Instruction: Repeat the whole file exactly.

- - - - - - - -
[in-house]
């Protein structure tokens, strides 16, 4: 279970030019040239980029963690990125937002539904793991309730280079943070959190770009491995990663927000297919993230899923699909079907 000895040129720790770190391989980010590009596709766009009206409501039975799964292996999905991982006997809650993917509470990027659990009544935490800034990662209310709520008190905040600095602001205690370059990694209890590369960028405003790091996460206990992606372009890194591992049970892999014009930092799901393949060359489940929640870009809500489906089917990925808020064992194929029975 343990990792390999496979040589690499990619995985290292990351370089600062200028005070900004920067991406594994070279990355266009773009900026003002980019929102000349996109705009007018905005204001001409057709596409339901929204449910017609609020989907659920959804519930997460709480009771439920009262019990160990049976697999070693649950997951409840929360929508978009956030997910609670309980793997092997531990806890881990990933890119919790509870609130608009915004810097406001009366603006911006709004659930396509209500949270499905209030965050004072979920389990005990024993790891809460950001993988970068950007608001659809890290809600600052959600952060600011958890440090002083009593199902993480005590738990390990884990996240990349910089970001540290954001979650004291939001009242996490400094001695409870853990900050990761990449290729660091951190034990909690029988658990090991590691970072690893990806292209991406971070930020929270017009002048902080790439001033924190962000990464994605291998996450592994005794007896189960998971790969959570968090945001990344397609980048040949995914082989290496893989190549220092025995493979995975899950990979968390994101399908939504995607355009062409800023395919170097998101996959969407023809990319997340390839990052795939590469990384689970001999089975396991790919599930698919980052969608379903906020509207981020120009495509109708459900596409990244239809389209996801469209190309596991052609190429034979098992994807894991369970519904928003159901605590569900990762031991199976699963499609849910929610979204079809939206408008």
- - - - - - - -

[in-house]
């Protein structure tokens, strides 16, 4: 279970030019040239980029963690990125937002539904793991309730280079943070959190770009491995990663927000297919993230899923699909079907 000895040129720790770190391989980010590009596709766009009206409501039975799964292996999905991982006997809650993917509470990027659990009544935490800034990662209310709520008190905040600095602001205690370059990694209890590369960028405003790091996460206990992606372009890194591992049970892999014009930092799901393949060359489940929640870009809500489906089917990925808020064992194929029975 343990990792390999496979040589690499990619995985290292990351370089600062200028005070900004920067991406594994070279990355266009773009900026003002980019929102000349996109705009007018905005204001001409057709596409339901929204449910017609609020989907659920959804519930997460709480009771439920009262019990160990049976697999070693649950997951409840929360929508978009956030997910609670309980793997092997531990806890881990990933890119919790509870609130608009915004810097406001009366603006911006709004659930396509209500949270499905209030965050004072979920389990005990024993790891809460950001993988970068950007608001659809890290809600600052959600952060600011958890440090002083009593199902993480005590738990390990884990996240990349910089970001540290954001979650004291939001009242996490400094001695409870853990900050990761990449290729660091951190034990909690029988658990090991590691970072690893990806292209991406971070930020929270017009002048902080790439001033924190962000990464994605291998996450592994005794007896189960998971790969959570968090945001990344397609980048040949995914082989290496893989190549220092025995493979995975899950990979968390994101399908939504995607355009062409800023395919170097998101996959969407023809990319997340390839990052795939590469990384689970001999089975396991790919599930698919980052969608379903906020509207981020120009495509109708459900596409990244239809389209996801469209190309596991052609190429034979098992994807894991369970519904928003159901605590569900990762031991199976699963499609849910929610979204079809939206408008």